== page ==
The chairman of Victoria’s greyhound racing body has quit because he can no longer be certain the use of live animals to train greyhounds is restricted to a small group of trainers.
Greyhound Racing Victoria chair Peter Caillard said he firmly believed the practice was not widespread, but admitted it could be wider than the suspended trainers from a private Tooradin training facility, who he called immoral.
“Despite assurance, I can no longer be satisfied that live baiting was restricted to the small band at Tooradin.”
Mr Caillard, brought into the role during controversy over betting at GRV, said he was distressed to discover that live baiting was occurring in recent times.
“Had this practice been brought to my attention earlier then it could have been stopped earlier. It was not and I did not,” he said in a statement on Monday.
The board of Greyhound Racing NSW and its CEO agreed to step down last week after revelations of live animals being used to “blood” greyhounds in NSW, Victoria and Queensland.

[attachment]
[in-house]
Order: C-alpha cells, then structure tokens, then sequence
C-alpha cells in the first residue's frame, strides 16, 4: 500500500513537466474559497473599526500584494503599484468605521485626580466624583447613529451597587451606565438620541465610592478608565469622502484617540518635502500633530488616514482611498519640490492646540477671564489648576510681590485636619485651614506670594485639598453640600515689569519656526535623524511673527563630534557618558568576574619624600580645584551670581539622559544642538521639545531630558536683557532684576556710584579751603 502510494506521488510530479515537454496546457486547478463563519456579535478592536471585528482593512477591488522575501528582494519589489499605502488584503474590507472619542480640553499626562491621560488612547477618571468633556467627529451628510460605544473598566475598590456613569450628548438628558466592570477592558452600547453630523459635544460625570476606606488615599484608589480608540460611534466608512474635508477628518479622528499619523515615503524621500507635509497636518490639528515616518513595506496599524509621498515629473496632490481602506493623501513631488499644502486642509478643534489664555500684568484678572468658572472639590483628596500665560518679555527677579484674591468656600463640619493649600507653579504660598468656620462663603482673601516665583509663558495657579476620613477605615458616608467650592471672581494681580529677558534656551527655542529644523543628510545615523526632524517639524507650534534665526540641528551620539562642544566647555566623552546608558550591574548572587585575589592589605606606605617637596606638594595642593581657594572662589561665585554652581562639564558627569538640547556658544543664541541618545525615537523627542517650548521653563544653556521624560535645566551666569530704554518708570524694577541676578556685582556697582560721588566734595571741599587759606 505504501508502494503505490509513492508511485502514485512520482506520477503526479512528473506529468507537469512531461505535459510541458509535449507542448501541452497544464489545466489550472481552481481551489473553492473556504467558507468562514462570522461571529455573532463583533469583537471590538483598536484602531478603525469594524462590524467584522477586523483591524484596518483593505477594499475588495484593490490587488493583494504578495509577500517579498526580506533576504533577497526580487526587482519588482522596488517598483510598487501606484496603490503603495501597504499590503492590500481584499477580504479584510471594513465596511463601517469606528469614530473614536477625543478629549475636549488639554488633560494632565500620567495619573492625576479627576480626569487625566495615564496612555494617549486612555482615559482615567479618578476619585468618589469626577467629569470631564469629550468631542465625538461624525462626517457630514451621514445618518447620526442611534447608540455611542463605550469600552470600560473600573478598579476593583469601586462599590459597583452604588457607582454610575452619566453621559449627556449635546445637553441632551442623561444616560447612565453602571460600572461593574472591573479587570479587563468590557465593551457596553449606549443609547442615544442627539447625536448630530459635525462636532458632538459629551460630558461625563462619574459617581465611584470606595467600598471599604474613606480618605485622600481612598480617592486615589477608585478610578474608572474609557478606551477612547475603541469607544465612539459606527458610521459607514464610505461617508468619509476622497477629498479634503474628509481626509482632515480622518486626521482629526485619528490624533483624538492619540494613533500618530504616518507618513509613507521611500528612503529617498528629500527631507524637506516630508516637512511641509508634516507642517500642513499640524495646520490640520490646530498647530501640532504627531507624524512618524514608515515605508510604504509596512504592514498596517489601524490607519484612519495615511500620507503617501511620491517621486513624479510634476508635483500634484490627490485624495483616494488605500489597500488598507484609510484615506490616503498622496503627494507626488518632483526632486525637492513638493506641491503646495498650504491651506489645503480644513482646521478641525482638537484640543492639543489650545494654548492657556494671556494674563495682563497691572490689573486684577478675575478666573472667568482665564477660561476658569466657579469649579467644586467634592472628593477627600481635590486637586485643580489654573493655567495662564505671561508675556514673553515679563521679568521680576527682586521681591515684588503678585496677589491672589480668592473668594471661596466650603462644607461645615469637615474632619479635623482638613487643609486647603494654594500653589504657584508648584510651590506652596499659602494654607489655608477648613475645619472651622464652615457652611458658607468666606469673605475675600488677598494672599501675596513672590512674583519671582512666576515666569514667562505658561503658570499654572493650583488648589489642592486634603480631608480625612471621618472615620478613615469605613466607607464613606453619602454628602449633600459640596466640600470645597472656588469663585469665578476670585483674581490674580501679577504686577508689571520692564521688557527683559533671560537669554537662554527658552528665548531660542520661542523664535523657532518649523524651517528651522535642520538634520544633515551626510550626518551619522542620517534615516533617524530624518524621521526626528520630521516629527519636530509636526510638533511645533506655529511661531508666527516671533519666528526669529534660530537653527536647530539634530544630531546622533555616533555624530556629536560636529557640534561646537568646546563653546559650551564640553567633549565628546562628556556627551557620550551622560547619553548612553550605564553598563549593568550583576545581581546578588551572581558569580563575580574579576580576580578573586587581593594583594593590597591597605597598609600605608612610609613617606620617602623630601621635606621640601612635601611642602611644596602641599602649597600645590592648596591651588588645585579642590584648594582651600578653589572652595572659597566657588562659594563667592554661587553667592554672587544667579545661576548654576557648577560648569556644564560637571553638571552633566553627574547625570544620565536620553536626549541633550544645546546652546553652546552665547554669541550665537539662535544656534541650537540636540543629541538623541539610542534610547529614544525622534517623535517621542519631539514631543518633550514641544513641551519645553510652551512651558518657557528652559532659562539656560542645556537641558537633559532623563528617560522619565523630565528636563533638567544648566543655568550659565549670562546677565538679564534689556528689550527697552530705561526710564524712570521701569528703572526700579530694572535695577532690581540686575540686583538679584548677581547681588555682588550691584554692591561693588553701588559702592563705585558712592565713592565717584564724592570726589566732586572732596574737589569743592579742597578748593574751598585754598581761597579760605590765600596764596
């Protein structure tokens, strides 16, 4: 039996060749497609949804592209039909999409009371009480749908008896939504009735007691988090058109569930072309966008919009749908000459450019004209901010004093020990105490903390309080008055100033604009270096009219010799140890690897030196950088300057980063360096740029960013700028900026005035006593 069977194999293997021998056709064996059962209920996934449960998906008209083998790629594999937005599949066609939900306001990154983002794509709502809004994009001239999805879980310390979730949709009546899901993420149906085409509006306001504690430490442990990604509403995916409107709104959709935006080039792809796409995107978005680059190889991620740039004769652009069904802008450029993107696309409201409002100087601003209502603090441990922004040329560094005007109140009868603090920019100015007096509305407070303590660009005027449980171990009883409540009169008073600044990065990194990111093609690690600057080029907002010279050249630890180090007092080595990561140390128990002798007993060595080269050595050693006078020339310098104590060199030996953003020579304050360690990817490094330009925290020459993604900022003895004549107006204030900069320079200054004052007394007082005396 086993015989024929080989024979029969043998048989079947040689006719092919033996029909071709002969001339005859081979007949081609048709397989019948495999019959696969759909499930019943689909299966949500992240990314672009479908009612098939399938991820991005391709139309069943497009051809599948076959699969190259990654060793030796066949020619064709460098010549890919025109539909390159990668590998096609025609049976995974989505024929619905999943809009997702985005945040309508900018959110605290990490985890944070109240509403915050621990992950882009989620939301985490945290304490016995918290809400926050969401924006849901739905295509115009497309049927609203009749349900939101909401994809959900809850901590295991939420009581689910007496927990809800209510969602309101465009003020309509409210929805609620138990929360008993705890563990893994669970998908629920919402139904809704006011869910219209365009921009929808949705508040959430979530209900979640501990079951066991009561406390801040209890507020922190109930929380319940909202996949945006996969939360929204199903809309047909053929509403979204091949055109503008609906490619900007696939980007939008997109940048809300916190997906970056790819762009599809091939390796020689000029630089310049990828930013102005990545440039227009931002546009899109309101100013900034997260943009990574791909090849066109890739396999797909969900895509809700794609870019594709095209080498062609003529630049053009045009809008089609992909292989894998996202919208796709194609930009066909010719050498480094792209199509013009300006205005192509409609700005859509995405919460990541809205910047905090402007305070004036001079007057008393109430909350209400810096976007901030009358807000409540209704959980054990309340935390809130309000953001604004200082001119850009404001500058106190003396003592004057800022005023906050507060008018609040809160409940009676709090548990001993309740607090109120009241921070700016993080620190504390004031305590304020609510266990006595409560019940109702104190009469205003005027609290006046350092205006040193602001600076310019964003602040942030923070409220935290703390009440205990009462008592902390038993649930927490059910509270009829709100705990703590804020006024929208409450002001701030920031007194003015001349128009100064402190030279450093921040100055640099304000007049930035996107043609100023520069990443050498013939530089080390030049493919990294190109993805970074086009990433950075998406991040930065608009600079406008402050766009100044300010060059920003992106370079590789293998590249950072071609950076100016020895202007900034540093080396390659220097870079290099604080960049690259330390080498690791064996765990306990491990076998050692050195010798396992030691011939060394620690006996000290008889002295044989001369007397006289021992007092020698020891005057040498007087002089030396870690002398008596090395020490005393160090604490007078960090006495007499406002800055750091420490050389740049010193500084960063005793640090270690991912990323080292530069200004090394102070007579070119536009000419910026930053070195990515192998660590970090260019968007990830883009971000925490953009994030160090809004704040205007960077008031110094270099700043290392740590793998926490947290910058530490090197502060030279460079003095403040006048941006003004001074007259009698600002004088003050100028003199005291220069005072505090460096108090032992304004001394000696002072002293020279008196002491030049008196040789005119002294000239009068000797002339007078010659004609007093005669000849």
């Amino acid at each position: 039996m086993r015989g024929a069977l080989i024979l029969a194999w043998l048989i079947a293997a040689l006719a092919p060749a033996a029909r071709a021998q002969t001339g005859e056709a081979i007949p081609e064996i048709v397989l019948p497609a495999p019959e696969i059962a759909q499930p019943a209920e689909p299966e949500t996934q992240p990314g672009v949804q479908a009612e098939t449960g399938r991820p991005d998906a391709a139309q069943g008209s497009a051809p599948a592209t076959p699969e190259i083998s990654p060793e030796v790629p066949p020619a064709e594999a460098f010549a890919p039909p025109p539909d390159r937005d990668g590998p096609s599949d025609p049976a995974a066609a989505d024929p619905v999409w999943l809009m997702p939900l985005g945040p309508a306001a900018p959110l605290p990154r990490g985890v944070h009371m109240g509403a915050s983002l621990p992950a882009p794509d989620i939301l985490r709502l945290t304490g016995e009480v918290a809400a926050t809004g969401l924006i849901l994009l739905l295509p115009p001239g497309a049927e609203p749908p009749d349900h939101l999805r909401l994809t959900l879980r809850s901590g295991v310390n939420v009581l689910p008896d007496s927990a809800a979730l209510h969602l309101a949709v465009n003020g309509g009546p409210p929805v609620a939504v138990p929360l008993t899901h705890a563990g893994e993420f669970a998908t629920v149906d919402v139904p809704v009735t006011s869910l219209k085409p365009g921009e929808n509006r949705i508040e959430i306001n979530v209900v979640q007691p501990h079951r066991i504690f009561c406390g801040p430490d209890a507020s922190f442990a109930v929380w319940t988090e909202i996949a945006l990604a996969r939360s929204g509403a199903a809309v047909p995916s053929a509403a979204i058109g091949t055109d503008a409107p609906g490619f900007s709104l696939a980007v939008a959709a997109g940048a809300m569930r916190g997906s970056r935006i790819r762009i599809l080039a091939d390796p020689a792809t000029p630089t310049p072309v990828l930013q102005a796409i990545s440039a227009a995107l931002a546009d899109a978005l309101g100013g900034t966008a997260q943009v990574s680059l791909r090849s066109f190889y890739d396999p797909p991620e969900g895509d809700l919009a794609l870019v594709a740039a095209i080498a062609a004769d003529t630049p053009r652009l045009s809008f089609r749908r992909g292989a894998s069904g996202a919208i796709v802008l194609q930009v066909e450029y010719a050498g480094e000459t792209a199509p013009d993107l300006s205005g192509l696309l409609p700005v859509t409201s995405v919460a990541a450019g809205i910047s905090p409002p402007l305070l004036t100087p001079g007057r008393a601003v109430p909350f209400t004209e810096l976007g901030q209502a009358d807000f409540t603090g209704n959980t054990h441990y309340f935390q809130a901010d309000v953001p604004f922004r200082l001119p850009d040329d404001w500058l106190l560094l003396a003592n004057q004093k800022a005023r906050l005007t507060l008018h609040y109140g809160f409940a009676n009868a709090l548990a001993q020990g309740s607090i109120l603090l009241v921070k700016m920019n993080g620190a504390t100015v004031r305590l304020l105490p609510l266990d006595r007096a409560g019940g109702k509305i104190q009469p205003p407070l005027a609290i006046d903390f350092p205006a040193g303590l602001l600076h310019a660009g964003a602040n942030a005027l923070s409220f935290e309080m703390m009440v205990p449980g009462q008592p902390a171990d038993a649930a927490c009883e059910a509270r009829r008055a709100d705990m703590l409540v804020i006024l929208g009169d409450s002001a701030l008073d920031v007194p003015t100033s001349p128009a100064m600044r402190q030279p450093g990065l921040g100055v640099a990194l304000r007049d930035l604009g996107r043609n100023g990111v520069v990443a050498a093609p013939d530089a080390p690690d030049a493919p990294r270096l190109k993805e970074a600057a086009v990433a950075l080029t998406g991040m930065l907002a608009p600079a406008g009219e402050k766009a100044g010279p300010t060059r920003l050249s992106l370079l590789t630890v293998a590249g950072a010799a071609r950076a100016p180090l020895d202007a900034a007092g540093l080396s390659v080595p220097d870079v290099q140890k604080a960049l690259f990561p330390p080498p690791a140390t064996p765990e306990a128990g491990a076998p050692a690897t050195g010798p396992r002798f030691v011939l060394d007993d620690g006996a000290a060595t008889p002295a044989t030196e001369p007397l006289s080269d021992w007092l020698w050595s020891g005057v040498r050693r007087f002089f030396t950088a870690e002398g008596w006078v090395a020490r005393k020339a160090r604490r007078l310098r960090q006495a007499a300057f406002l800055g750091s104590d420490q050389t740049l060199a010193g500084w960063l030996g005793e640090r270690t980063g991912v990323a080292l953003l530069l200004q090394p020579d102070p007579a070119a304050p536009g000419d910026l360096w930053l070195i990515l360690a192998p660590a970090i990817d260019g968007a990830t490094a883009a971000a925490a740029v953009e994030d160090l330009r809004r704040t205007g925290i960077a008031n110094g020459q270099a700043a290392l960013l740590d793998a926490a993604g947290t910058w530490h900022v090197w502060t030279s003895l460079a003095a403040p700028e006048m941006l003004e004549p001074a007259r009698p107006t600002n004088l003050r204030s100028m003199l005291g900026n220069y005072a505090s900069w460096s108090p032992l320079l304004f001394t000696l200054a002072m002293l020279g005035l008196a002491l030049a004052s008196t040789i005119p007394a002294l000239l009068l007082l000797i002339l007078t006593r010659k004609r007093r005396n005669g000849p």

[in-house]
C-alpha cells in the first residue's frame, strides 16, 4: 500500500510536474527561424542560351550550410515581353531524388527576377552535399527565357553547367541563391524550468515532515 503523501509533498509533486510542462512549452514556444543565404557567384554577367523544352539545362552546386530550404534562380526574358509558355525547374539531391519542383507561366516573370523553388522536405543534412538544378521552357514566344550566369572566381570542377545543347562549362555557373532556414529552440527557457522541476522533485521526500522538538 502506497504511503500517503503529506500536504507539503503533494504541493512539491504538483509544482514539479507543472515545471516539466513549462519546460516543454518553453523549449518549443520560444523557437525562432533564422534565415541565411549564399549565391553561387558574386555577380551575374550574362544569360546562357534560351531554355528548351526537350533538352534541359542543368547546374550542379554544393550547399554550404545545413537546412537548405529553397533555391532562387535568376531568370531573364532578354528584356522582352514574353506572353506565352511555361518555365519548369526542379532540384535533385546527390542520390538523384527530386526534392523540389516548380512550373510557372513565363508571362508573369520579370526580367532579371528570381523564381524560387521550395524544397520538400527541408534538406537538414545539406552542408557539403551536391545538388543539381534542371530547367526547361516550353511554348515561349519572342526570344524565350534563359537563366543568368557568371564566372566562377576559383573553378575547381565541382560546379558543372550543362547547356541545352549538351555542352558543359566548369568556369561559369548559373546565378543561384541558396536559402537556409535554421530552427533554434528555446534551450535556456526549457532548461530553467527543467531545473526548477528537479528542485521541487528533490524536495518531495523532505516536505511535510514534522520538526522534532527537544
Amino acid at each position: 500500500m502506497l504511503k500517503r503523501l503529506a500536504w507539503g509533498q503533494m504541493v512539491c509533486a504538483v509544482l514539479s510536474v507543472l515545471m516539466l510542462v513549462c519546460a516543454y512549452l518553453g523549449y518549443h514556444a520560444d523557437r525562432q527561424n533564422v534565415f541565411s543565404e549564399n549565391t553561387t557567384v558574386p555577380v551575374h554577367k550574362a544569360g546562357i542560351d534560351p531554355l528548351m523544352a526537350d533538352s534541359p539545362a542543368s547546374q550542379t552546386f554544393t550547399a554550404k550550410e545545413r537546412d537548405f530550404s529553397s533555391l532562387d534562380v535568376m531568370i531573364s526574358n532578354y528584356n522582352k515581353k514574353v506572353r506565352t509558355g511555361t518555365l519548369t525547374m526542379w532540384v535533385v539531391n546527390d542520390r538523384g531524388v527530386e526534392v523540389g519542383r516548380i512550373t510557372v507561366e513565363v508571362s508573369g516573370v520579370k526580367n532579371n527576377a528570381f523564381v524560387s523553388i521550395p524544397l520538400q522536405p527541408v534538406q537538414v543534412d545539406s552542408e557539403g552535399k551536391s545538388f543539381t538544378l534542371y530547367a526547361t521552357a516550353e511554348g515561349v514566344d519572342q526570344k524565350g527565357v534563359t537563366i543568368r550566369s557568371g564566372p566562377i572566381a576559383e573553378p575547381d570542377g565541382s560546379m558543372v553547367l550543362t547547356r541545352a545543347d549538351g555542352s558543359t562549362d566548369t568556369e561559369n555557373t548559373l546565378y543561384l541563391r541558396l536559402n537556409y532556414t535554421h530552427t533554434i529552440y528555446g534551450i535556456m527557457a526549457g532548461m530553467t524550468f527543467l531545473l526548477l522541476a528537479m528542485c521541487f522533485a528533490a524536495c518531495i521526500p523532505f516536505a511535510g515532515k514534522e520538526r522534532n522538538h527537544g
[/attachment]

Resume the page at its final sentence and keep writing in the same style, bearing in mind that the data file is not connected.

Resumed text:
Mr Caillard said a chairman had to be accountable and it was in the industry’s best interests that a new person was appointed to the position.
Mr Caillard became chairman in 2011, amid investigations into a culture of staff betting on the sport during business hours that led to the board being dissolved and almost all of the senior management team being replaced with people from outside the industry.
“However, the extensive changes at GRV were not enough to prevent the type of sickening practices seen at the privately-owned Tooradin trial track,” he said.
He said live baiting went against his personal values and the vast majority of industry participants shared his repulsion at the illegal practice.
Fifteen Victorian trainers have been suspended amid investigations into live baiting.